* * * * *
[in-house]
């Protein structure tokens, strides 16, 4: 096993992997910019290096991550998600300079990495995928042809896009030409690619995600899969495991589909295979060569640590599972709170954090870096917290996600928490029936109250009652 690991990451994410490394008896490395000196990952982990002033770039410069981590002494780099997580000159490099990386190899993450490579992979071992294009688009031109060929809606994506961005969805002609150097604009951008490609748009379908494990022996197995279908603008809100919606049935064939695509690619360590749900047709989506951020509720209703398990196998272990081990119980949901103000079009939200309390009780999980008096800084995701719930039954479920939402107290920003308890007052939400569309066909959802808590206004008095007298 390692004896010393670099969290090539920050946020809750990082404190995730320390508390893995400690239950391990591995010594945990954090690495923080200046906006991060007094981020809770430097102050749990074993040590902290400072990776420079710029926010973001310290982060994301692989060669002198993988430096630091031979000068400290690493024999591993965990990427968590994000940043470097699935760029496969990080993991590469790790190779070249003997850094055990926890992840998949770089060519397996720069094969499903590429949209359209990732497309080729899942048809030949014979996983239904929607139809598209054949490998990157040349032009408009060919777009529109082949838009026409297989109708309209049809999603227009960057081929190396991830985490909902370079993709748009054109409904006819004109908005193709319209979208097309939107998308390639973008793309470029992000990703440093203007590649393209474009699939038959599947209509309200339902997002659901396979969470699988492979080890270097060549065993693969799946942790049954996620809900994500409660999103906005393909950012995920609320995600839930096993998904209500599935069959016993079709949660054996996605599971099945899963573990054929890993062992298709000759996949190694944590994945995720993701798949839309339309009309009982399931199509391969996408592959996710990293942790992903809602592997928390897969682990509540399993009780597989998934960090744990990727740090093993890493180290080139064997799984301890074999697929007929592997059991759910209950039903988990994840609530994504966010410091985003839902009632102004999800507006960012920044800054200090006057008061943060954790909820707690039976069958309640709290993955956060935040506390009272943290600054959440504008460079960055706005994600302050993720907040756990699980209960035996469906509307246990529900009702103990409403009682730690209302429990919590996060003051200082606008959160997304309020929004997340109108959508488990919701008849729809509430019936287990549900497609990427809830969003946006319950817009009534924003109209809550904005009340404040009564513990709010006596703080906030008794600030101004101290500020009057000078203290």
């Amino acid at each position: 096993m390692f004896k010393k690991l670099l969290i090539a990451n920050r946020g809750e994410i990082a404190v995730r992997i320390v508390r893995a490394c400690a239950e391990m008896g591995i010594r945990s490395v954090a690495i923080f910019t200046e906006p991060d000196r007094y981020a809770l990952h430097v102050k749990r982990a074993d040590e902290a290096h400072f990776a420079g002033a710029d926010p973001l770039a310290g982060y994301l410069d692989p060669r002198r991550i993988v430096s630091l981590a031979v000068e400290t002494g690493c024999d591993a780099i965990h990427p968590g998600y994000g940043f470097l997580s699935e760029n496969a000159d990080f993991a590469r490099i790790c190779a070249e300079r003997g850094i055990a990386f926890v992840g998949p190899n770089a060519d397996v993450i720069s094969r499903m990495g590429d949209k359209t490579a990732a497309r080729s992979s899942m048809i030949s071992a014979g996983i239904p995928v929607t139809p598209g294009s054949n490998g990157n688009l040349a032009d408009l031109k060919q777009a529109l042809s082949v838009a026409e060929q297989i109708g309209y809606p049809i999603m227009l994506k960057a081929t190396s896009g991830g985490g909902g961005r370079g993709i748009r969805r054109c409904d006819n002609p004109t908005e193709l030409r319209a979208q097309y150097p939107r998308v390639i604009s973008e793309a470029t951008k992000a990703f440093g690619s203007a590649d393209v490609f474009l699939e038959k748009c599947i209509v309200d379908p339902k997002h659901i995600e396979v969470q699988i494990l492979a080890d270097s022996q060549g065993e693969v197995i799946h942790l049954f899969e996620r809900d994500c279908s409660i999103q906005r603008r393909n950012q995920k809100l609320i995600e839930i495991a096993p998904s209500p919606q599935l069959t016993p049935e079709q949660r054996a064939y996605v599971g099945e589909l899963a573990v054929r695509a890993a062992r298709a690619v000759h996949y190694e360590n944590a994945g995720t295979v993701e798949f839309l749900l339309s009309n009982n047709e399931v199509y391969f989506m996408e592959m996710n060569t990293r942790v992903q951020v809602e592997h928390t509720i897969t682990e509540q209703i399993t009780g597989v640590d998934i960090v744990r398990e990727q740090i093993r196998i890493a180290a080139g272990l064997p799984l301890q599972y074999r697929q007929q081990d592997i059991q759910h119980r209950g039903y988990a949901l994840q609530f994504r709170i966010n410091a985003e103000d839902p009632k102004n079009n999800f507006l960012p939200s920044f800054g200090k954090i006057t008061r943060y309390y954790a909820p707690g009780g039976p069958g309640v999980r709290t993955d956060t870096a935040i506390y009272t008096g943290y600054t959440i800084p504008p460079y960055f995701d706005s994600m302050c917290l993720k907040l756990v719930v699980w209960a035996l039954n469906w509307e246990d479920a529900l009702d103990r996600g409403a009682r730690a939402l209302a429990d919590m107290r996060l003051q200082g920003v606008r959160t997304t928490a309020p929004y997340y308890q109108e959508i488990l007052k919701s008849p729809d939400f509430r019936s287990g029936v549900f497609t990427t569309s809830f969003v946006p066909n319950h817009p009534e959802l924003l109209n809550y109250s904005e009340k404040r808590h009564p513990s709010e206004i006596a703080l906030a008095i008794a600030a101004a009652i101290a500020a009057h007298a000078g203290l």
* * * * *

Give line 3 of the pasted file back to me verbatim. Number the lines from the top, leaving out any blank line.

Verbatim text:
């Amino acid at each position: 096993m390692f004896k010393k690991l670099l969290i090539a990451n920050r946020g809750e994410i990082a404190v995730r992997i320390v508390r893995a490394c400690a239950e391990m008896g591995i010594r945990s490395v954090a690495i923080f910019t200046e906006p991060d000196r007094y981020a809770l990952h430097v102050k749990r982990a074993d040590e902290a290096h400072f990776a420079g002033a710029d926010p973001l770039a310290g982060y994301l410069d692989p060669r002198r991550i993988v430096s630091l981590a031979v000068e400290t002494g690493c024999d591993a780099i965990h990427p968590g998600y994000g940043f470097l997580s699935e760029n496969a000159d990080f993991a590469r490099i790790c190779a070249e300079r003997g850094i055990a990386f926890v992840g998949p190899n770089a060519d397996v993450i720069s094969r499903m990495g590429d949209k359209t490579a990732a497309r080729s992979s899942m048809i030949s071992a014979g996983i239904p995928v929607t139809p598209g294009s054949n490998g990157n688009l040349a032009d408009l031109k060919q777009a529109l042809s082949v838009a026409e060929q297989i109708g309209y809606p049809i999603m227009l994506k960057a081929t190396s896009g991830g985490g909902g961005r370079g993709i748009r969805r054109c409904d006819n002609p004109t908005e193709l030409r319209a979208q097309y150097p939107r998308v390639i604009s973008e793309a470029t951008k992000a990703f440093g690619s203007a590649d393209v490609f474009l699939e038959k748009c599947i209509v309200d379908p339902k997002h659901i995600e396979v969470q699988i494990l492979a080890d270097s022996q060549g065993e693969v197995i799946h942790l049954f899969e996620r809900d994500c279908s409660i999103q906005r603008r393909n950012q995920k809100l609320i995600e839930i495991a096993p998904s209500p919606q599935l069959t016993p049935e079709q949660r054996a064939y996605v599971g099945e589909l899963a573990v054929r695509a890993a062992r298709a690619v000759h996949y190694e360590n944590a994945g995720t295979v993701e798949f839309l749900l339309s009309n009982n047709e399931v199509y391969f989506m996408e592959m996710n060569t990293r942790v992903q951020v809602e592997h928390t509720i897969t682990e509540q209703i399993t009780g597989v640590d998934i960090v744990r398990e990727q740090i093993r196998i890493a180290a080139g272990l064997p799984l301890q599972y074999r697929q007929q081990d592997i059991q759910h119980r209950g039903y988990a949901l994840q609530f994504r709170i966010n410091a985003e103000d839902p009632k102004n079009n999800f507006l960012p939200s920044f800054g200090k954090i006057t008061r943060y309390y954790a909820p707690g009780g039976p069958g309640v999980r709290t993955d956060t870096a935040i506390y009272t008096g943290y600054t959440i800084p504008p460079y960055f995701d706005s994600m302050c917290l993720k907040l756990v719930v699980w209960a035996l039954n469906w509307e246990d479920a529900l009702d103990r996600g409403a009682r730690a939402l209302a429990d919590m107290r996060l003051q200082g920003v606008r959160t997304t928490a309020p929004y997340y308890q109108e959508i488990l007052k919701s008849p729809d939400f509430r019936s287990g029936v549900f497609t990427t569309s809830f969003v946006p066909n319950h817009p009534e959802l924003l109209n809550y109250s904005e009340k404040r808590h009564p513990s709010e206004i006596a703080l906030a008095i008794a600030a101004a009652i101290a500020a009057h007298a000078g203290l």